EYE, DISEASE OF THE. The diseases of the eye enumerated by the surgeon are very numerous, partly from the variety of the tissues and parts of which it is formed, partly because the exposed situation and transparency of the eye enable the diseases to be seen. Nearly all its parts are liable to inflammation and its consequences. See Ora THALMIA. The eyelids are liable to various diseases, as growths of several kinds, most of which the surgeon may remove; inflammation, as blear-eye (ophthalmia tarsi); to be misdirected inwards or outwards, entropium and ectropion (q.v.); and the upper eyelid may fall down (ptosis) from palsy of the common motor oculi nerve. The eyelashes may grow in upon the eye (trichiasis), and produce serious results. When plucked out, they grow again: and if they still grow in upon the eye after this palliative treatment has been tried several times, the surgeon has to cut down on their roots, and destroy them. The duct which conveys away the tears to the nose is liable to inflammation and obstruction, causing watery eye. See LACHRYMAL ORGANS. The cornea is to opacity in various degrees. The mere nebula or cloudy condition, either limited or general, may pass off, and leave the cornea again clear; but the white mark, which is the cicatrix or scar of an ulcer, is permanent, although it may become smaller by the disappearance of the surrounding haze. The pupil may be closed as the result of iritis, or of operations for cataract, and an artificial pupil may be made by either of the three methods—incision, excision, or separation—but the operation is seldom attended with success. For opacities of the crystalline lens, see CATARACT. For an account of dis eases of the nervous parts of the eye, see AMAIMOSIS. Various affections of vision may arise from peculiar or altered conditions of the refracting humors of the eye—as near sightedness (myopia), far-sightedness (presbyopia), the appearance of bodies (muscm) floating in or before the eye; and there may be double vision (diplopia), with two eyes or with one. See Visrox. The parts between the eye and its bony orbit may be the seat of inflammation, abscess, or tumor, making the eye protrude. The movements of the eyeballs may be affected from palsy of the motor nerves, or from contraction of the lateral recti muscles, causing inward or outward squinting. See SQUINTING. The eye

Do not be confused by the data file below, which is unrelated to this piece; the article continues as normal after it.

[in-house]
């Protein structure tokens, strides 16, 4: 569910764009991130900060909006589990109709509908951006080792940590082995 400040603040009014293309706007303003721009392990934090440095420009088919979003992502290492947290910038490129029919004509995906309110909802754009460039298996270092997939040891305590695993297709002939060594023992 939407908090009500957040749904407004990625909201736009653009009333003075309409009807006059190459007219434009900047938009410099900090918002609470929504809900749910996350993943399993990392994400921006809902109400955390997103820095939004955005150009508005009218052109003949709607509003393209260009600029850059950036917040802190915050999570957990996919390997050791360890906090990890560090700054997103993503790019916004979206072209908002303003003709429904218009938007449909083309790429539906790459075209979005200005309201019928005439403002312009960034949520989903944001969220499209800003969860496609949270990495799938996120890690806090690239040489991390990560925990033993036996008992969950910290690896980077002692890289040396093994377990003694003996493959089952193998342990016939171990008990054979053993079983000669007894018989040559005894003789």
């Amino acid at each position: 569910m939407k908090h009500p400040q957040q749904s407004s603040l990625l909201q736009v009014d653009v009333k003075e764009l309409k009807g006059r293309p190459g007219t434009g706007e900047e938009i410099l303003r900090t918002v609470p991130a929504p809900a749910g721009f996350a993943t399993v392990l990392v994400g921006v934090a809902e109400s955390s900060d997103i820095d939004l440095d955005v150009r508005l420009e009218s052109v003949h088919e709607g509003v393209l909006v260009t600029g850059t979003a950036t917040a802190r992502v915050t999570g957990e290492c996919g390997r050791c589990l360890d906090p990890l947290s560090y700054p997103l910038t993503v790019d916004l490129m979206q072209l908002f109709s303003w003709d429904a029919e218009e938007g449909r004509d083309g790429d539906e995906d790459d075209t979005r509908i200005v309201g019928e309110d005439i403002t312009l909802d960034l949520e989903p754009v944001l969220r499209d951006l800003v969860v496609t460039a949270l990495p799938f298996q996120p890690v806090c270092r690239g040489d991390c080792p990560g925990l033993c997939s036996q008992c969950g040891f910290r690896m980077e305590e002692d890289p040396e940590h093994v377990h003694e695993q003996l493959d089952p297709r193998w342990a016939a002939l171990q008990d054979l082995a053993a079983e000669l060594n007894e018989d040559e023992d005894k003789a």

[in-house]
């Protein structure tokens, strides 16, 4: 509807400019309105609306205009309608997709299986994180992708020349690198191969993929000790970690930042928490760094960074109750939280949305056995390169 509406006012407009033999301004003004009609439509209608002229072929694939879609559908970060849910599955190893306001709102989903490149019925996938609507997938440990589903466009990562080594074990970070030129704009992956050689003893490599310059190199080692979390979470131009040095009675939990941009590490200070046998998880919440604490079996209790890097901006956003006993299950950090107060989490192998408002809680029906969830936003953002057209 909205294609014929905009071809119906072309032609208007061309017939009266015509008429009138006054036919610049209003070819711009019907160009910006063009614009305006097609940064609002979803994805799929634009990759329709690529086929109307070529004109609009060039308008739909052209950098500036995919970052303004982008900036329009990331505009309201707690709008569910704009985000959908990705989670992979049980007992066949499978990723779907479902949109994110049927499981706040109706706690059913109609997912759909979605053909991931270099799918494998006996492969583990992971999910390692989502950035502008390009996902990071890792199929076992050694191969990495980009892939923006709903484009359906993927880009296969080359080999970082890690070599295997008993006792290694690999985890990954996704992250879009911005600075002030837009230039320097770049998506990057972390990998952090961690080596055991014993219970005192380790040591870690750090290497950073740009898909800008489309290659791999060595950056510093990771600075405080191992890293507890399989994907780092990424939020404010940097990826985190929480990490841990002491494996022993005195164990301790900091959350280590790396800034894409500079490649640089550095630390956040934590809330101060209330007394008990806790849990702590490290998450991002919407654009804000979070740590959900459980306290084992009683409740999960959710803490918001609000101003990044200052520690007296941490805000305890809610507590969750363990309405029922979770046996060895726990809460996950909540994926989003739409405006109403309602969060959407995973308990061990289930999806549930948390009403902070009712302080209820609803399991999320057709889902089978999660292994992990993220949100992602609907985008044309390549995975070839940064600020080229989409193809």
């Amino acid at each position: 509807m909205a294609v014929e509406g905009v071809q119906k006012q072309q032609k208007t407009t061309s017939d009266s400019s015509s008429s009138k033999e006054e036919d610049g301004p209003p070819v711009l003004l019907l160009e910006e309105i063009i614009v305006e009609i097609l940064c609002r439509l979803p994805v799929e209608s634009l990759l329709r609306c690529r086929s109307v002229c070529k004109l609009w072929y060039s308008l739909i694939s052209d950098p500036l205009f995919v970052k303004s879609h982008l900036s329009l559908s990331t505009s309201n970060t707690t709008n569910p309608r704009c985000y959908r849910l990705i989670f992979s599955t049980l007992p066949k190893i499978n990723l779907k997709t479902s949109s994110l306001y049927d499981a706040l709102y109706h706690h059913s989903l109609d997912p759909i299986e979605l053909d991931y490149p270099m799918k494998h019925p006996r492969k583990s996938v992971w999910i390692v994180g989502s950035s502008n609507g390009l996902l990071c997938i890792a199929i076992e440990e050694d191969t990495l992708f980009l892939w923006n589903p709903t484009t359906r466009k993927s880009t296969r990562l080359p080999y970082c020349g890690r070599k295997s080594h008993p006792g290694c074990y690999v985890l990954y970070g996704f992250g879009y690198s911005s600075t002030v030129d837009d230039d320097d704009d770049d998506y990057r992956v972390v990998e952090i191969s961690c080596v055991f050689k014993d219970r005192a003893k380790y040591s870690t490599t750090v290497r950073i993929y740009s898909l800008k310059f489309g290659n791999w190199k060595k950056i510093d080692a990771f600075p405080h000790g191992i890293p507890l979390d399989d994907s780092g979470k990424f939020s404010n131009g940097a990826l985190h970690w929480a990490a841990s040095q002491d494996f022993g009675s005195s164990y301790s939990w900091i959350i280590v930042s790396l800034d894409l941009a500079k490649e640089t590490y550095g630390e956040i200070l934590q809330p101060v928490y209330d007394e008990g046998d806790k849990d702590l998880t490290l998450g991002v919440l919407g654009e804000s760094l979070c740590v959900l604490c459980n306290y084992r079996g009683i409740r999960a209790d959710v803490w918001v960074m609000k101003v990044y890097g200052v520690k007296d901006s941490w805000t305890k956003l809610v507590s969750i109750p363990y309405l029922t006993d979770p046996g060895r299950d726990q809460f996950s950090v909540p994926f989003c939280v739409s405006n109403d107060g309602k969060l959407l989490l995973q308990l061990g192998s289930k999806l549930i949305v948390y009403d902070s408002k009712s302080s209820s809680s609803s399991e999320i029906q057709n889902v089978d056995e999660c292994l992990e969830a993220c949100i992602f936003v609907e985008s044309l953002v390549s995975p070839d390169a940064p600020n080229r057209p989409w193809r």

may lose all feeling, from palsy of the fifth pair of nerves. The whole of the same side of the face, nostril, and mouth, will be in the same condition, and the eye becomes inflamed and disorganized. Substances thrown against the eye may injure it. Quick lime is rapidly destructive to the eye, slaked lime and mortar less so. When one of these, or any other caustic, has got into the eye, sweet oil is the best thing to introduce, until the surgeon arrives to remove them. If it is oil of vitriol (sulphuric acid) that has been the cause of the injury, a weak solution of soda may be used in the first place to neutralize the acid. In gunpowder explosions near the eye. besides the burn, the par ticles are driven into the surface of it, and will cause permanent black stains over the white of the eye, unless they are carefully removed at the time. When chips of glass, stone, etc., are driven into the interior of the eye, there is little hope of it being saved from destructive inflammation. When only partially sunk into the cornea, as is often the case with sparks of hot iron, or " fires," as they are called, the rubbing of the pro jecting part on the eyelid causes great pain, and the surgeon has not much difficulty in removing them. Most commonly these, or other " foreign bodies," as particles of dust, sand, seeds, flies, etc., merely get into the space between the eyeball and the lids, almost always concealed under the upper, as it is the larger, and sweeps the eye. They cause great pain, from the firmness and sensitiveness of the papillary surface of the lid, soon excite inflammation, and their presence, as the cause, is apt to be overlooked. The lid must be turned round to find them. To do this, pull the front or edge of the lid for wards by the eyelashes, held with the finger and thumb, and at the same time press down the back part of the lid with a small pencil or key. The lid will readily turn round, when the body may he seen about its middle, and may be removed with the corner of a handkerchief. Another plan, which the person himself may try, is to pull forward the upper lid by the eyelashes, and push the lashes of the 'Over lid up behind it, when the foreign body may be brushed out. After the bodies are removed, a feeling as if they were still there may remain for some time.